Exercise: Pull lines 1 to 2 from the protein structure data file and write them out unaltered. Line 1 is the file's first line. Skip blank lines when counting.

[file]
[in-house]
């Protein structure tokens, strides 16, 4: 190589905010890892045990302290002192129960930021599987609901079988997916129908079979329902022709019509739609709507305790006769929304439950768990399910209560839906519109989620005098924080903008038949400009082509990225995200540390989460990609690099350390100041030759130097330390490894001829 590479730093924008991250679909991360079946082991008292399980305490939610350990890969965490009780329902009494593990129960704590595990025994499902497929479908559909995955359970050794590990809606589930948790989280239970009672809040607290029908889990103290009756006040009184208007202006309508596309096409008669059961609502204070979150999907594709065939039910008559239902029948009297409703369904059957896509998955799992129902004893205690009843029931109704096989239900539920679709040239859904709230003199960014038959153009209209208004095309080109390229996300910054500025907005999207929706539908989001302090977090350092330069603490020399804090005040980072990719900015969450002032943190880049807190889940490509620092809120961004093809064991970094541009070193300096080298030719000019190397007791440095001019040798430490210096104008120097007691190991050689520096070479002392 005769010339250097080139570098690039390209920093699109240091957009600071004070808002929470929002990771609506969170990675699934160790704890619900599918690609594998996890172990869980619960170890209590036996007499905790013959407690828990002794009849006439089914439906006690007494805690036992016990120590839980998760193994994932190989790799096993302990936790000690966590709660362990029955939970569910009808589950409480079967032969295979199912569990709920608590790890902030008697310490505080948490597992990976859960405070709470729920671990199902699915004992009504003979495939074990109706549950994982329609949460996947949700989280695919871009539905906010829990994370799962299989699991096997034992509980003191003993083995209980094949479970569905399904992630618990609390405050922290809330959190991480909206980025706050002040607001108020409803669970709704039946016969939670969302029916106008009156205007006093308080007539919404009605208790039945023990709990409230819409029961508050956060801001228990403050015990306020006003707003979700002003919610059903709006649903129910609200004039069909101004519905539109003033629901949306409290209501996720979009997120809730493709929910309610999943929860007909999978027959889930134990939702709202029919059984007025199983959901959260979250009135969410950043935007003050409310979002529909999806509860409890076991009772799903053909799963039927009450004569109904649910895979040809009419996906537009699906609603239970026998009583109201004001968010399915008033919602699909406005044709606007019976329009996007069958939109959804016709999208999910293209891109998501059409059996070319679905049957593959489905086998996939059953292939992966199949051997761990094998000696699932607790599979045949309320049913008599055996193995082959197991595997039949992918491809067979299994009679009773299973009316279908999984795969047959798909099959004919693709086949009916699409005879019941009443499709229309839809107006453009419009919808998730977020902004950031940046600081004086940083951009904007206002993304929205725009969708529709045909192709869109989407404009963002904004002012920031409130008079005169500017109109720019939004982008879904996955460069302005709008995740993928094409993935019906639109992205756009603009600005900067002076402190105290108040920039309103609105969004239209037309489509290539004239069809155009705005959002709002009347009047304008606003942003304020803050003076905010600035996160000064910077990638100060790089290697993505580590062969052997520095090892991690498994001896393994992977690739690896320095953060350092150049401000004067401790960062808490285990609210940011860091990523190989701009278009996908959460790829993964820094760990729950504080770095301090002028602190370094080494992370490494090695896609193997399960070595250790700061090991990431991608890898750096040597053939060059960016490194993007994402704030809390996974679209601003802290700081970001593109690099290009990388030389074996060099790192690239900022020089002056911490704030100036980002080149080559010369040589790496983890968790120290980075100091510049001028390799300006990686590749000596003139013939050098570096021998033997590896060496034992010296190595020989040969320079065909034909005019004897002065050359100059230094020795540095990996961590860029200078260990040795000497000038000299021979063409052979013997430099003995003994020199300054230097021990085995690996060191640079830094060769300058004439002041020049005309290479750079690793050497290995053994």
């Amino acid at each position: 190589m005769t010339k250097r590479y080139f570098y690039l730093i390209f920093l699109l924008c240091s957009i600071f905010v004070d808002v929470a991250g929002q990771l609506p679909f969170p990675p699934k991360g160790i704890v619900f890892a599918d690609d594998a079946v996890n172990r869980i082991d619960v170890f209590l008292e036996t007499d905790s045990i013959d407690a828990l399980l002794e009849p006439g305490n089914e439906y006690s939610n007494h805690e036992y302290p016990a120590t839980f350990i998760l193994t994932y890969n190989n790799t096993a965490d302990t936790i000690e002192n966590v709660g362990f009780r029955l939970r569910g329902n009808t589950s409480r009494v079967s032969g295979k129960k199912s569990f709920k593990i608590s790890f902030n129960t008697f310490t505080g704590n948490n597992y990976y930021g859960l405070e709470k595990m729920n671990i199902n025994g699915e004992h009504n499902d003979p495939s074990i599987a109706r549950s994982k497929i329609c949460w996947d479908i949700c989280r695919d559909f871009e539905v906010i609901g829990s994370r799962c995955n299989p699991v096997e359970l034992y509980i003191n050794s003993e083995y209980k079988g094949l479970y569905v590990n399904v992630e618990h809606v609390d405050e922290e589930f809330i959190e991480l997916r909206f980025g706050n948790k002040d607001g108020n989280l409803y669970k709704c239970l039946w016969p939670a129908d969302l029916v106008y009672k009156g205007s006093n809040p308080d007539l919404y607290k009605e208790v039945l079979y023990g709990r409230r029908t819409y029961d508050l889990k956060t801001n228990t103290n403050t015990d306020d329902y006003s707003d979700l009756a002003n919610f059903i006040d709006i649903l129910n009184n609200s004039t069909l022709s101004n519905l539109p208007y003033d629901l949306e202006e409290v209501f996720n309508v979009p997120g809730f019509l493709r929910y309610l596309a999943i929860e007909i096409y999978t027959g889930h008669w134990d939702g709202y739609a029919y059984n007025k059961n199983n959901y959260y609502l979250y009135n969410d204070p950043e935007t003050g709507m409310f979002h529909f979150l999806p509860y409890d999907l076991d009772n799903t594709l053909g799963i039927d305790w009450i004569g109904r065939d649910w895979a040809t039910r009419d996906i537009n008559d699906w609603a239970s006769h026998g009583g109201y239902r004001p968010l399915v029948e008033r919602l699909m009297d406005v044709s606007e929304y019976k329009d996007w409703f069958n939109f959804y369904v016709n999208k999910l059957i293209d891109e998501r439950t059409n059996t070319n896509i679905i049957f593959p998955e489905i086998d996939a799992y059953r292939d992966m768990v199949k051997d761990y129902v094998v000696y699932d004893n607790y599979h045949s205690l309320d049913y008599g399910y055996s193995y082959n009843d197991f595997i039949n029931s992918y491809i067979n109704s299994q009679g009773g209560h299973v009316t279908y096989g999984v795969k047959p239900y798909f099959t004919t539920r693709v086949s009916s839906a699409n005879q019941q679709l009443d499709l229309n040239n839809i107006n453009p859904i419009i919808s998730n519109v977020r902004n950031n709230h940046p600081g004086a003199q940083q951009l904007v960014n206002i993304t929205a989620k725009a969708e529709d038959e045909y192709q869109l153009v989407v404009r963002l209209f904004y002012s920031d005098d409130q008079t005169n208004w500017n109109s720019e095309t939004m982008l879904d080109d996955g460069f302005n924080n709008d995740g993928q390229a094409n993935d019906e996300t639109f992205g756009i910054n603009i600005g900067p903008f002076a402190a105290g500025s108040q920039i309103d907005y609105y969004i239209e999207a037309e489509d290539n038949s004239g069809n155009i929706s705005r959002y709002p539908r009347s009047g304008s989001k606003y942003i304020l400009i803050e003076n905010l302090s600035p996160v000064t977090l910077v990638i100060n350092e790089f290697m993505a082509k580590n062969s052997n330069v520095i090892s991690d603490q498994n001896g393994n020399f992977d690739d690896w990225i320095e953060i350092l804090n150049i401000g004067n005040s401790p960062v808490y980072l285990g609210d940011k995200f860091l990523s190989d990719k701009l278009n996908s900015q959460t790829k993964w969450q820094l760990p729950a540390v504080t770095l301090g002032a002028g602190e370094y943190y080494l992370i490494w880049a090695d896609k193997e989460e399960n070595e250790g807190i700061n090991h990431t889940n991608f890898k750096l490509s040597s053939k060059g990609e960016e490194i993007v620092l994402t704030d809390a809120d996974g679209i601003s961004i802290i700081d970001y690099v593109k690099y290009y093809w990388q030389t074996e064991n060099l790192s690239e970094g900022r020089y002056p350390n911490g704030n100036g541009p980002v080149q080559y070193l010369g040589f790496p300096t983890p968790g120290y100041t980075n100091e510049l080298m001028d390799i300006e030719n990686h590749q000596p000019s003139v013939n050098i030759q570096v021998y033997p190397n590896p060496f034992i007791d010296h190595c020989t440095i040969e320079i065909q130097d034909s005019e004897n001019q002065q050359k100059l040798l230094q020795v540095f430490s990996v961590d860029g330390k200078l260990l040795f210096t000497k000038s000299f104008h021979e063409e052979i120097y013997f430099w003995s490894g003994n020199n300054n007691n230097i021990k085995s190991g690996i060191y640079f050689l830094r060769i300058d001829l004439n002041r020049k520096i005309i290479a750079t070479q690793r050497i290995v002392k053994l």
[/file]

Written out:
[in-house]
């Protein structure tokens, strides 16, 4: 190589905010890892045990302290002192129960930021599987609901079988997916129908079979329902022709019509739609709507305790006769929304439950768990399910209560839906519109989620005098924080903008038949400009082509990225995200540390989460990609690099350390100041030759130097330390490894001829 590479730093924008991250679909991360079946082991008292399980305490939610350990890969965490009780329902009494593990129960704590595990025994499902497929479908559909995955359970050794590990809606589930948790989280239970009672809040607290029908889990103290009756006040009184208007202006309508596309096409008669059961609502204070979150999907594709065939039910008559239902029948009297409703369904059957896509998955799992129902004893205690009843029931109704096989239900539920679709040239859904709230003199960014038959153009209209208004095309080109390229996300910054500025907005999207929706539908989001302090977090350092330069603490020399804090005040980072990719900015969450002032943190880049807190889940490509620092809120961004093809064991970094541009070193300096080298030719000019190397007791440095001019040798430490210096104008120097007691190991050689520096070479002392 005769010339250097080139570098690039390209920093699109240091957009600071004070808002929470929002990771609506969170990675699934160790704890619900599918690609594998996890172990869980619960170890209590036996007499905790013959407690828990002794009849006439089914439906006690007494805690036992016990120590839980998760193994994932190989790799096993302990936790000690966590709660362990029955939970569910009808589950409480079967032969295979199912569990709920608590790890902030008697310490505080948490597992990976859960405070709470729920671990199902699915004992009504003979495939074990109706549950994982329609949460996947949700989280695919871009539905906010829990994370799962299989699991096997034992509980003191003993083995209980094949479970569905399904992630618990609390405050922290809330959190991480909206980025706050002040607001108020409803669970709704039946016969939670969302029916106008009156205007006093308080007539919404009605208790039945023990709990409230819409029961508050956060801001228990403050015990306020006003707003979700002003919610059903709006649903129910609200004039069909101004519905539109003033629901949306409290209501996720979009997120809730493709929910309610999943929860007909999978027959889930134990939702709202029919059984007025199983959901959260979250009135969410950043935007003050409310979002529909999806509860409890076991009772799903053909799963039927009450004569109904649910895979040809009419996906537009699906609603239970026998009583109201004001968010399915008033919602699909406005044709606007019976329009996007069958939109959804016709999208999910293209891109998501059409059996070319679905049957593959489905086998996939059953292939992966199949051997761990094998000696699932607790599979045949309320049913008599055996193995082959197991595997039949992918491809067979299994009679009773299973009316279908999984795969047959798909099959004919693709086949009916699409005879019941009443499709229309839809107006453009419009919808998730977020902004950031940046600081004086940083951009904007206002993304929205725009969708529709045909192709869109989407404009963002904004002012920031409130008079005169500017109109720019939004982008879904996955460069302005709008995740993928094409993935019906639109992205756009603009600005900067002076402190105290108040920039309103609105969004239209037309489509290539004239069809155009705005959002709002009347009047304008606003942003304020803050003076905010600035996160000064910077990638100060790089290697993505580590062969052997520095090892991690498994001896393994992977690739690896320095953060350092150049401000004067401790960062808490285990609210940011860091990523190989701009278009996908959460790829993964820094760990729950504080770095301090002028602190370094080494992370490494090695896609193997399960070595250790700061090991990431991608890898750096040597053939060059960016490194993007994402704030809390996974679209601003802290700081970001593109690099290009990388030389074996060099790192690239900022020089002056911490704030100036980002080149080559010369040589790496983890968790120290980075100091510049001028390799300006990686590749000596003139013939050098570096021998033997590896060496034992010296190595020989040969320079065909034909005019004897002065050359100059230094020795540095990996961590860029200078260990040795000497000038000299021979063409052979013997430099003995003994020199300054230097021990085995690996060191640079830094060769300058004439002041020049005309290479750079690793050497290995053994």